Through this veritable tour of the country’s wines and foods, I enjoyed a Contarini Valse Spumante (the crisp sour-apple notes went well with tarallo, a doughnut-shaped bread with cracker-like appeal), and a Barbera d’Asti (marked by black-cherry notes laced with dark chocolate and smoke on the finish). The latter was even more delicious with an artsy plating of hard cheese, berries, and smashed potatoes.
Like the Dubrovnik experience, the Paired tastings took place in a chic-but-informal environment. I wasn’t looking out on the water as I had been in Croatia, but the space was very home-like, with sectional sofas alongside shelves holding books and vases. And in a country like Italy where navigating a wine list is both a treasure and an act of torture (for those who aren’t familiar with Italian grape varietals), the comfort of a tutorial at the hotel was a real treat. As small plates were brought out and the wine glass refilled, I realized I had been wrong. These days, hotels are stepping up to the plate and offering guests memorable wine experiences, replacing that dim, impersonal sports bar with an intimate, light-filled lounge.
Since experiencing Sheraton’s Paired program last fall, I’ve looked at other chain-hotel restaurants with fresh eyes, pushing aside the misconception that hotels don’t offer awesome wine lists. Nowhere was this proved truer than on my first night at a SpringHill Suites by Marriott in downtown Denver, where I stayed in early December.
Denver is known for its craft beer, not its wine scene. And yet, at this hotel, I was presented with a flight of vino options from The Infinite Monkey Theorem, courtesy of the hotel’s new partnership. (Cans of the wine are even in the hotel’s in-room mini-bars and on the menu at its restaurant, Degree.)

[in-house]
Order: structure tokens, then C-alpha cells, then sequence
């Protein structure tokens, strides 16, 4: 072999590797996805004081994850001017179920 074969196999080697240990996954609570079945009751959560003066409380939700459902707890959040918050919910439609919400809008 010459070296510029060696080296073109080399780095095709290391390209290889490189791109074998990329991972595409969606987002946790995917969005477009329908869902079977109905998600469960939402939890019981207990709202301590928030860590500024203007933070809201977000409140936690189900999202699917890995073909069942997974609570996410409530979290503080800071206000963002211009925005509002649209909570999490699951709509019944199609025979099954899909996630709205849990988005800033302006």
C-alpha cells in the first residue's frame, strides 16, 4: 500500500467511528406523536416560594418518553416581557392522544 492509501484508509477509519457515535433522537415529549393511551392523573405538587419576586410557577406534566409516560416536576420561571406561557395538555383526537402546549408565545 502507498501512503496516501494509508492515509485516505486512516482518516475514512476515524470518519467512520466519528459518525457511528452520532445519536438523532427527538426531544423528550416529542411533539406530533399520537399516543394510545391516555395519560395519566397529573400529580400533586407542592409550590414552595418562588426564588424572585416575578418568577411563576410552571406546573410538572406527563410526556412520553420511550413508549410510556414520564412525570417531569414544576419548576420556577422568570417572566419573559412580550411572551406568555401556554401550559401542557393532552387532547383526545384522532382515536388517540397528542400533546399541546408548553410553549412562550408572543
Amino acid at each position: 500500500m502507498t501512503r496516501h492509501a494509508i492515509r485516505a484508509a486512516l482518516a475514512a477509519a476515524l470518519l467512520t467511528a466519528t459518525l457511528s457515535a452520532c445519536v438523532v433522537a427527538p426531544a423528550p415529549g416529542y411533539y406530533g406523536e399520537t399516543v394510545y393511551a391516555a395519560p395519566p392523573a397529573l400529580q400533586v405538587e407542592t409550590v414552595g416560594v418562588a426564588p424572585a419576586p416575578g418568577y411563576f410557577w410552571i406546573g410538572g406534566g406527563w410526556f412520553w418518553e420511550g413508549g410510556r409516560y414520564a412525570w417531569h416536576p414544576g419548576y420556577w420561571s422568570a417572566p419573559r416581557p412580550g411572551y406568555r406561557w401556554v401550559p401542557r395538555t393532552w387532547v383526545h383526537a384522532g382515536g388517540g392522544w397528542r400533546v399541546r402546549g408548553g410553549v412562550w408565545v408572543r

Not only is this a boutique winery—but the vino is made a few miles from the hotel in the Mile High City’s hip RiNo (short for River North) district. It’s a detail that baffled me at first, but after trying the wines I was hooked. Almost all of the fruit is locally sourced within Colorado, on the far-west side of the state in Grand Junction. That’s still 250 miles from Denver, but so much closer than Napa.
Terroir—the French term for wines that have a sense of place, showing expressions of the soil from which the grapes are grown—shone through on the palate, whether it was a Malbec from Grand Junction or Bubble Universe, also made from Colorado grapes.
Nearing the end of my trip I felt compelled to visit The Infinite Monkey Theorem’s tap room in the RiNo district, thinking this is how all hotel guests must feel when they are introduced to a great wine at the hotel and can’t wait to get out on the town to taste more of the winery’s products. As I stepped up to the bar and ordered a glass of The Blind Watchmaker Red, which is a blend of Petite Sirah and Syrah, I took in the Friday-night crowd clustered at tables and sofa sectionals alike, as an art show and Star Wars viewing party surrounded it all. And then I realized: I wouldn’t be here if it weren’t for a certain tasting experience back at the hotel.